If you don’t want to take the snowcat, it’s the same schedule but you leave the mountain hut and start your summit attempt at around midnight, and hike yourself to 4,800m. That’s one for the purists! After the summit, you’ll either sleep one last time in the mountain hut or if everyone is fast and back before 3pm, take the cable car down and sleep in the hotel.
Reserve day. A spare day in case of bad weather so you can have another crack at hitting the summit. Sleep in the hotel (or mountain hut if there was bad weather)
Departure. I went on a mad adventure to South Ossetia after this.
Climb Mount Elbrus – NORTHSIDE Itinerary :
If you want to climb Mt. Elbrus from the north route, the first town is Kislovodsk. The distance between Mineralnye Vody and Kislovodsk is 50 km (it’s included in your climb price if you book with an operator)
1ST DAY: Transfer to Kislovodsk town, sleep in hotel there.
2ND DAY: Drive to basecamp (2500 m), then short acclimatization walk. Sleep in the base camp hut
3RD DAY: Acclimatization hike up to 3100 m. Sleep in the base camp hut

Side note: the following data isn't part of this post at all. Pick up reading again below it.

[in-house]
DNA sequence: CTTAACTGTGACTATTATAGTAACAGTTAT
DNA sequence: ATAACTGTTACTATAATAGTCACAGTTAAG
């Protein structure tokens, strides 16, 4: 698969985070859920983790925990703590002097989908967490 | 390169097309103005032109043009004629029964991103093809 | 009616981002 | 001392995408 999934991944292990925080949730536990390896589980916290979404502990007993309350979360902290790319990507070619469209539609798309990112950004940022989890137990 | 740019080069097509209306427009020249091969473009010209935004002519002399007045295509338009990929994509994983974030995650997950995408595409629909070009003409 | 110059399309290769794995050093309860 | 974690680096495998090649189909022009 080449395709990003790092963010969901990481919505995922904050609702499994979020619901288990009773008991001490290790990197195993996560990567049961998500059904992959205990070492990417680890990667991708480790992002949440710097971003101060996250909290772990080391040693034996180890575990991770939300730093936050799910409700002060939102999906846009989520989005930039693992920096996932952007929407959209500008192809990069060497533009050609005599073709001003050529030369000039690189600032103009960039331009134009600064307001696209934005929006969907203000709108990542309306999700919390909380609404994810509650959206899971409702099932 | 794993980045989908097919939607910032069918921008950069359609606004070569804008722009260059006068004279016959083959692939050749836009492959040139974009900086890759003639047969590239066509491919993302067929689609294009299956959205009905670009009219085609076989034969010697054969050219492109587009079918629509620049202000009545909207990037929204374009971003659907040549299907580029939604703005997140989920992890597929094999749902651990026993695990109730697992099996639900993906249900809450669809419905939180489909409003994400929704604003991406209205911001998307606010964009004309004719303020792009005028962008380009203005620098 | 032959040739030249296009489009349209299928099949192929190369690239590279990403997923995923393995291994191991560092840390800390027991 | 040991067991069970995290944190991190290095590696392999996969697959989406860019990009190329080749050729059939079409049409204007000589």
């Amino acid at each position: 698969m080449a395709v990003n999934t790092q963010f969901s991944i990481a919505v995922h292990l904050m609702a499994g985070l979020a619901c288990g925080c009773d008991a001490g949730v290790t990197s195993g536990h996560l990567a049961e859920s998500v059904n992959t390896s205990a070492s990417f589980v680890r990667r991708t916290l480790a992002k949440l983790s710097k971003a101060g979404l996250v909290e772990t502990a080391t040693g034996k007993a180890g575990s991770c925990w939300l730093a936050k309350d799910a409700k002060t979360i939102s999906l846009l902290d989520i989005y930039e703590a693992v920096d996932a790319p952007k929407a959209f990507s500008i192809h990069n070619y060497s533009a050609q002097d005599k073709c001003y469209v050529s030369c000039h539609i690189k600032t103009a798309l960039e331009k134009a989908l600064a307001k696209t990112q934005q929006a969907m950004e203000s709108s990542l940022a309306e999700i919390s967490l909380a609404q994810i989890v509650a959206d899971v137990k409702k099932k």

4TH DAY: Hike and carry gear to 3800 m high camp. Head back to basecamp and sleep at base camp.
5TH DAY: Hike to high camp, sleep there.
6TH DAY: Acclimatization hike to the Lenz Rocks (4800 m), back to sleep at high camp.
7TH DAY: Acclimatization day, sleep at high camp.
8TH DAY: SUMMIT DAY! In the middle of the night, start the hike from 3,800 to 5,642m. After enjoying the summit and its impressive views of the Caucasus mountain range, descend back to High Camp.
9TH DAY: High camp to base camp. This is also a reserve day in case of bad conditions, giving you a one-day buffer to summit.
10TH DAY: Either departure or a night in Kislovodsk. It’s a gorgeous spa town, highly recommend. Chill, drink beer, celebrate!
MY PERSONAL EXPERIENCE CLIMBING MOUNT ELBRUS (JUNE 2018):
I had no idea about the South Side/North Side at all. I had been in contact with Sergei, the owner of ElbrusTours, his team had helped me so much with my visa and now I was good to go. All I told him was that I had wanted the best experience possible, so this was what we worked out.
I arrived in Mineralyne Vody with (Anthony from ManVsClock) and we spent a couple of days there catching up with some blogging and business. Soon we meet the Elbrus Tour guys who told us our itinerary. We would drive to the North Side, hike to the base camp, spend a night there, next day we’d hike to high camp on the north side, and come back down to base camp. From there, we’d transfer to base camp on the South Side, in case we weren’t strong enough for the hike without the snowcat on the north side.
This wasn’t a standard itinerary, but I wanted to see the beauty of the North Side and it was well worth it. This was all part of the hike on the North Side:
Arriving at North Side Basecamp